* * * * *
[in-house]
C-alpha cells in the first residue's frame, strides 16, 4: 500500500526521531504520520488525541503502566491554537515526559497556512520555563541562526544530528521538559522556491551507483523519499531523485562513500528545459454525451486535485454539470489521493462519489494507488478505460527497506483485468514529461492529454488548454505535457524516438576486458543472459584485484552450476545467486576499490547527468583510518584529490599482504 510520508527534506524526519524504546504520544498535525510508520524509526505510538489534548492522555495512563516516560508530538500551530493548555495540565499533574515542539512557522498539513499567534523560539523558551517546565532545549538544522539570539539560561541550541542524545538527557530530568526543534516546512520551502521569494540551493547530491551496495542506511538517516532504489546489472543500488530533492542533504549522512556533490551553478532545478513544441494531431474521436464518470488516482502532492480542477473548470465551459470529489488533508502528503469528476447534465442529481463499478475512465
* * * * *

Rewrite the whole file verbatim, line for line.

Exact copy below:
[in-house]
C-alpha cells in the first residue's frame, strides 16, 4: 500500500526521531504520520488525541503502566491554537515526559497556512520555563541562526544530528521538559522556491551507483523519499531523485562513500528545459454525451486535485454539470489521493462519489494507488478505460527497506483485468514529461492529454488548454505535457524516438576486458543472459584485484552450476545467486576499490547527468583510518584529490599482504 510520508527534506524526519524504546504520544498535525510508520524509526505510538489534548492522555495512563516516560508530538500551530493548555495540565499533574515542539512557522498539513499567534523560539523558551517546565532545549538544522539570539539560561541550541542524545538527557530530568526543534516546512520551502521569494540551493547530491551496495542506511538517516532504489546489472543500488530533492542533504549522512556533490551553478532545478513544441494531431474521436464518470488516482502532492480542477473548470465551459470529489488533508502528503469528476447534465442529481463499478475512465